Do you remember those days long ago when you were a child and hurting? A friend had let you down. The teacher had shamed you in front of the class. And your mom sat with you, pulled you close and listened to you tell it all. She listened to every word you said. She believed you. She understood. I remember.

How comforting it was to be heard. To have my pain known. To release it all into the care of someone who loved me. I felt secure. I felt that I belonged.

But I grew up and received the mental illness label. Now, when I tell my stories of pain, there are times when I’m no longer heard. No longer believed—not really believed. At times like that I feel powerless. Helpless. Like a nonperson.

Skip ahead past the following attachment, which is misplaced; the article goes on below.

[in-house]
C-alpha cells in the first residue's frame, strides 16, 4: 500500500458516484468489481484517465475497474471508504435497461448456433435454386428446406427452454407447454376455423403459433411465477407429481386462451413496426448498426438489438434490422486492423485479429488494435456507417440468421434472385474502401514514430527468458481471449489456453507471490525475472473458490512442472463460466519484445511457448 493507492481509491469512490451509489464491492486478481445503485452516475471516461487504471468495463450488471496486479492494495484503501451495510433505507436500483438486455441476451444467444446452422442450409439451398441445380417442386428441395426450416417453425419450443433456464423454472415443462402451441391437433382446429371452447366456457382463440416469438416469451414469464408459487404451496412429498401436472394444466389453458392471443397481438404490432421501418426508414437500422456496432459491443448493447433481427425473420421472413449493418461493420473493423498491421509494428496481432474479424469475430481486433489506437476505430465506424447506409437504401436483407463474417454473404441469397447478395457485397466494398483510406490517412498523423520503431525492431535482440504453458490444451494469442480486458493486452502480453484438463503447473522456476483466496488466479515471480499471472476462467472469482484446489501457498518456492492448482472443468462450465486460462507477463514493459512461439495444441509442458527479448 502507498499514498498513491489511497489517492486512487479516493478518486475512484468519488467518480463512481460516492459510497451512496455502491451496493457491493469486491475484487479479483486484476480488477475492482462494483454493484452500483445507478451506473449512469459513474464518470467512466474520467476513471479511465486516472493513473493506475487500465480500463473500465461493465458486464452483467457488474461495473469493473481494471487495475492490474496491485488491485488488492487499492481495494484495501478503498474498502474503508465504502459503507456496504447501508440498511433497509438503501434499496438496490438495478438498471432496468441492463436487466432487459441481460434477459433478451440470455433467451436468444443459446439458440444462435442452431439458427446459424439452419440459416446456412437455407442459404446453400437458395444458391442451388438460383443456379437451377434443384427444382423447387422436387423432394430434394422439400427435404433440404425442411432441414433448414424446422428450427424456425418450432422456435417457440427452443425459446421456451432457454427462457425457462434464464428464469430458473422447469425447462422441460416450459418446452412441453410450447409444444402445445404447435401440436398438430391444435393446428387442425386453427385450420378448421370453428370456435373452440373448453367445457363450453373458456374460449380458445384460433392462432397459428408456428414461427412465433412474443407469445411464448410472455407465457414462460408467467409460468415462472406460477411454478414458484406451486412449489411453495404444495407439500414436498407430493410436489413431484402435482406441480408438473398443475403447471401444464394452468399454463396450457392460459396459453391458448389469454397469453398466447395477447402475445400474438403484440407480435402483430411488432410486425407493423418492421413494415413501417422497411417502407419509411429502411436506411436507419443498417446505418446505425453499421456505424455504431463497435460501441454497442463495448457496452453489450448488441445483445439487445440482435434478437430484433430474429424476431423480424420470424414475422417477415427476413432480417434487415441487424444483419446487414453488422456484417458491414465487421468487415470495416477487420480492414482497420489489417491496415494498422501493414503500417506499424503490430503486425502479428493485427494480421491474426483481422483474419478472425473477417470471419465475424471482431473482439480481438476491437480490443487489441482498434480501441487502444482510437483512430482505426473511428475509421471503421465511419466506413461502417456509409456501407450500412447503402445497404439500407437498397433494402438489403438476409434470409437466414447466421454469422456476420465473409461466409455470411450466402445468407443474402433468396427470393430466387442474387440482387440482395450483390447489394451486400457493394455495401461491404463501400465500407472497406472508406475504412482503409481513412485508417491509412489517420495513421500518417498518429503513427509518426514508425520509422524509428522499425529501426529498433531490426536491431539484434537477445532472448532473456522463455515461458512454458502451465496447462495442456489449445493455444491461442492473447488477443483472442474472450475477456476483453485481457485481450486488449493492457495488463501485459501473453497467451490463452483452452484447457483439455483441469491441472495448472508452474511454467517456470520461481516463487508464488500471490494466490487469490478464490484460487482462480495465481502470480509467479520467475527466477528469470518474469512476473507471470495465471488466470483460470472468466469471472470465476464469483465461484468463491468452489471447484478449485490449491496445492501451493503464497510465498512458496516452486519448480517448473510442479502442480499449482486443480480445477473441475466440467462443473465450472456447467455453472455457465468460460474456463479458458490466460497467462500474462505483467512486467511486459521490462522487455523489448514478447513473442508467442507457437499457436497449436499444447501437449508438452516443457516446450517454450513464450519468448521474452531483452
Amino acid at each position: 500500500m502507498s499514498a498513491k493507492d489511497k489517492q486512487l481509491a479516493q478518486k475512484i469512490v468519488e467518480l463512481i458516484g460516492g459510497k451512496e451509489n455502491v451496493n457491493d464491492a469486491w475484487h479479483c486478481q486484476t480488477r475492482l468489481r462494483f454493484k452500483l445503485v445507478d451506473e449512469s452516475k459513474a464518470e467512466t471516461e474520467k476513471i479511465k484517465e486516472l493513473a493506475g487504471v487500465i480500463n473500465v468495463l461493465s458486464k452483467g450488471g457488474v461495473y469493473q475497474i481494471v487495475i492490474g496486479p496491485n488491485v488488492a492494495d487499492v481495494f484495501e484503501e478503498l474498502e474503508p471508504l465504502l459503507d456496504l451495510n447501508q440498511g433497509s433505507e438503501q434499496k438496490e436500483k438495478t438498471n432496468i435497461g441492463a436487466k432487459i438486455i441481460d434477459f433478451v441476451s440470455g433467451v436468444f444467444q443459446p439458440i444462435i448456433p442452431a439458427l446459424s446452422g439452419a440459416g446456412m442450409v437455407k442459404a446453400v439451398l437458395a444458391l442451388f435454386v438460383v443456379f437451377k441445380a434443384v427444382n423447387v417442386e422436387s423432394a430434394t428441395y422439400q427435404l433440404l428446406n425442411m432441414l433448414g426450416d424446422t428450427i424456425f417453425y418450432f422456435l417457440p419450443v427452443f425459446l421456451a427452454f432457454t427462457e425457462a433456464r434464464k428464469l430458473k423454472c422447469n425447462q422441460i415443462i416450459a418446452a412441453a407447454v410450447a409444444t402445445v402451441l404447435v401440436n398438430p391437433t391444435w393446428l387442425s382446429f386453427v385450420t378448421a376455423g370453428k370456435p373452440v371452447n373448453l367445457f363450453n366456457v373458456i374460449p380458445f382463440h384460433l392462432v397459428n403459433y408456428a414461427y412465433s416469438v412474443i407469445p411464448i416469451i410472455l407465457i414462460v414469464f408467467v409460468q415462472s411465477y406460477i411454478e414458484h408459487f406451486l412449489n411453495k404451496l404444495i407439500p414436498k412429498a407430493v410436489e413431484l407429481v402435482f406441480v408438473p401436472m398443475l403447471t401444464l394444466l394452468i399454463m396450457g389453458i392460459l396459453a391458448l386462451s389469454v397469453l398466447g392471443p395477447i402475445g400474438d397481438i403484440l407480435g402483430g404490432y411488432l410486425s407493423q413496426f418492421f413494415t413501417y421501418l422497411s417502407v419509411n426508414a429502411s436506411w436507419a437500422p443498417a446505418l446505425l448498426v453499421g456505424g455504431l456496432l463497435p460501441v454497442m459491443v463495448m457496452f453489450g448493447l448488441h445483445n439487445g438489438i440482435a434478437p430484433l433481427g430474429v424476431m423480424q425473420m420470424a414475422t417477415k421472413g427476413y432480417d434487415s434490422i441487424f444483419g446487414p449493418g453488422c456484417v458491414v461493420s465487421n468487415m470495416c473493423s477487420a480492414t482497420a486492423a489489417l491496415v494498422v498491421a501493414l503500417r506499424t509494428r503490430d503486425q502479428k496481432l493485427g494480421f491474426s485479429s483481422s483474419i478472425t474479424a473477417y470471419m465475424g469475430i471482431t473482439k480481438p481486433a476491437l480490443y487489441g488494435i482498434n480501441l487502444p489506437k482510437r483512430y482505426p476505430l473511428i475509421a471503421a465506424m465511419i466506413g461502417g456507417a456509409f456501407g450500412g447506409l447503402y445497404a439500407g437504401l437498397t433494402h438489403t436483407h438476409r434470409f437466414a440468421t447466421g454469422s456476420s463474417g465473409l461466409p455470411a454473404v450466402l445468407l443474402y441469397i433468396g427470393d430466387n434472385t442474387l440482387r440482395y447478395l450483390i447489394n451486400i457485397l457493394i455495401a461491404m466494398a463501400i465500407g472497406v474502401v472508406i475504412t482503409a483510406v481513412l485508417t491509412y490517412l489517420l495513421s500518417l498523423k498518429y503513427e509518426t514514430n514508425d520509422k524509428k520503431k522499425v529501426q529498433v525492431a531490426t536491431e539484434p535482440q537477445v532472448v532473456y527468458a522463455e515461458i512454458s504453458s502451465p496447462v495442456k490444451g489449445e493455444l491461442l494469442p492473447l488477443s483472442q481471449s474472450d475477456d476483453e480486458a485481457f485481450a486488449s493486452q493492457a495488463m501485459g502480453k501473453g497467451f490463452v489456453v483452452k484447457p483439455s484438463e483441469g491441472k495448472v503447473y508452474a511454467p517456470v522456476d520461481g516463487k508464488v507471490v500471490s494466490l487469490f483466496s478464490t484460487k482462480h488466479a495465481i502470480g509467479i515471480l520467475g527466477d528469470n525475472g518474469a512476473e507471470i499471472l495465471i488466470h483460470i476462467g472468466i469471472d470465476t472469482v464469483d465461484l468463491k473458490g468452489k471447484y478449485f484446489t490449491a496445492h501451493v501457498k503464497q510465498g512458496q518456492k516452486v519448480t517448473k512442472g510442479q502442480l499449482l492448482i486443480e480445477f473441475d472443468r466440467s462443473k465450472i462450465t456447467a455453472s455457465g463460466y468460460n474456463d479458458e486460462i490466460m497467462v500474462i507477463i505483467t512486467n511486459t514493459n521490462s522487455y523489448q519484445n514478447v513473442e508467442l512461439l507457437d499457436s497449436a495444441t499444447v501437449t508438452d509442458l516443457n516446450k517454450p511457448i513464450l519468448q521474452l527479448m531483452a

It hasn’t always been like that.

I’m a good person. I do all I can to make the world a better place, like many of us do. I’m kind. I help others.

But despite having those good qualities, I have the label of a mental illness attached to me. My thoughts and behavior are sometimes colored by my disorder. But mostly they’re not. Mostly I appear as normal as the next person. And yet, in the eyes of many, that label makes me less worthy.

But I’m not less worthy. I’m a person. I count.

Bad things happened and I was hurt. I complained to those I hoped would help.

But I was not heard. Because I had a label.

Not believed, simply because you have a mental illness is like having the foundation of your person-hood pulled out from under you. You are no longer recognized as the real person you once were—not to yourself or to others.

I told friends about my experience, but nobody seemed to think it mattered. Nobody understood my pain. The attitude seemed to be: What do you expect when you have a mental illness?

This has been Part 3 of the series EQUALITY AND RELATIONSHIPS.